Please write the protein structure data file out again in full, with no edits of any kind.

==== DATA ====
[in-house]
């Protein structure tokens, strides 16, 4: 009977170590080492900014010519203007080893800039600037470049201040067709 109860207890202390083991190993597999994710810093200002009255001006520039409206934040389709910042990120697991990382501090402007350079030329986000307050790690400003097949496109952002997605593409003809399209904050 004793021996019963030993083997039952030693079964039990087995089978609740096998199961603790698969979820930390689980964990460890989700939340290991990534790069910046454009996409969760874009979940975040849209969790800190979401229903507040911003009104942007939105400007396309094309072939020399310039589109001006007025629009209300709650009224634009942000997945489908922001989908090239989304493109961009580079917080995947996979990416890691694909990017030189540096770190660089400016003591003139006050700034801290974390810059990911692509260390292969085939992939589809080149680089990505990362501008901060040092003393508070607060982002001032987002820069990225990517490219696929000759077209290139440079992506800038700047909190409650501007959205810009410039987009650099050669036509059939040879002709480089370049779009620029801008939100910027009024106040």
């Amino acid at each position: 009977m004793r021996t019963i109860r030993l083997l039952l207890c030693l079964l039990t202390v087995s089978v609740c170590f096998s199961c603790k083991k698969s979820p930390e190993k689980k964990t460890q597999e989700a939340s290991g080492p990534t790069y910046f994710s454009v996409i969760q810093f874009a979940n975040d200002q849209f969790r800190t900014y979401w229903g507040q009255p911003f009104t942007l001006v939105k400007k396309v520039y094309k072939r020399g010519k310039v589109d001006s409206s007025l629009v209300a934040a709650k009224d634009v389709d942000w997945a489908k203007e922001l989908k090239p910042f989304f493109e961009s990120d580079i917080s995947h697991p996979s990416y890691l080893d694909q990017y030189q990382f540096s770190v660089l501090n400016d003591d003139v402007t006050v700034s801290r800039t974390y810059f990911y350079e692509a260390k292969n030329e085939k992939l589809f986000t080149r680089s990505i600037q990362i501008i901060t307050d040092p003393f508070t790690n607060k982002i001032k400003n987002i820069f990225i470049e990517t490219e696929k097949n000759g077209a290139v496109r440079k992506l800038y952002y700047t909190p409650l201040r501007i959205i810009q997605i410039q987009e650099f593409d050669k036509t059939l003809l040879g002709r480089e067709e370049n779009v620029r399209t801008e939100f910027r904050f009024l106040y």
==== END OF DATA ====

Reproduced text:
[in-house]
């Protein structure tokens, strides 16, 4: 009977170590080492900014010519203007080893800039600037470049201040067709 109860207890202390083991190993597999994710810093200002009255001006520039409206934040389709910042990120697991990382501090402007350079030329986000307050790690400003097949496109952002997605593409003809399209904050 004793021996019963030993083997039952030693079964039990087995089978609740096998199961603790698969979820930390689980964990460890989700939340290991990534790069910046454009996409969760874009979940975040849209969790800190979401229903507040911003009104942007939105400007396309094309072939020399310039589109001006007025629009209300709650009224634009942000997945489908922001989908090239989304493109961009580079917080995947996979990416890691694909990017030189540096770190660089400016003591003139006050700034801290974390810059990911692509260390292969085939992939589809080149680089990505990362501008901060040092003393508070607060982002001032987002820069990225990517490219696929000759077209290139440079992506800038700047909190409650501007959205810009410039987009650099050669036509059939040879002709480089370049779009620029801008939100910027009024106040």
């Amino acid at each position: 009977m004793r021996t019963i109860r030993l083997l039952l207890c030693l079964l039990t202390v087995s089978v609740c170590f096998s199961c603790k083991k698969s979820p930390e190993k689980k964990t460890q597999e989700a939340s290991g080492p990534t790069y910046f994710s454009v996409i969760q810093f874009a979940n975040d200002q849209f969790r800190t900014y979401w229903g507040q009255p911003f009104t942007l001006v939105k400007k396309v520039y094309k072939r020399g010519k310039v589109d001006s409206s007025l629009v209300a934040a709650k009224d634009v389709d942000w997945a489908k203007e922001l989908k090239p910042f989304f493109e961009s990120d580079i917080s995947h697991p996979s990416y890691l080893d694909q990017y030189q990382f540096s770190v660089l501090n400016d003591d003139v402007t006050v700034s801290r800039t974390y810059f990911y350079e692509a260390k292969n030329e085939k992939l589809f986000t080149r680089s990505i600037q990362i501008i901060t307050d040092p003393f508070t790690n607060k982002i001032k400003n987002i820069f990225i470049e990517t490219e696929k097949n000759g077209a290139v496109r440079k992506l800038y952002y700047t909190p409650l201040r501007i959205i810009q997605i410039q987009e650099f593409d050669k036509t059939l003809l040879g002709r480089e067709e370049n779009v620029r399209t801008e939100f910027r904050f009024l106040y």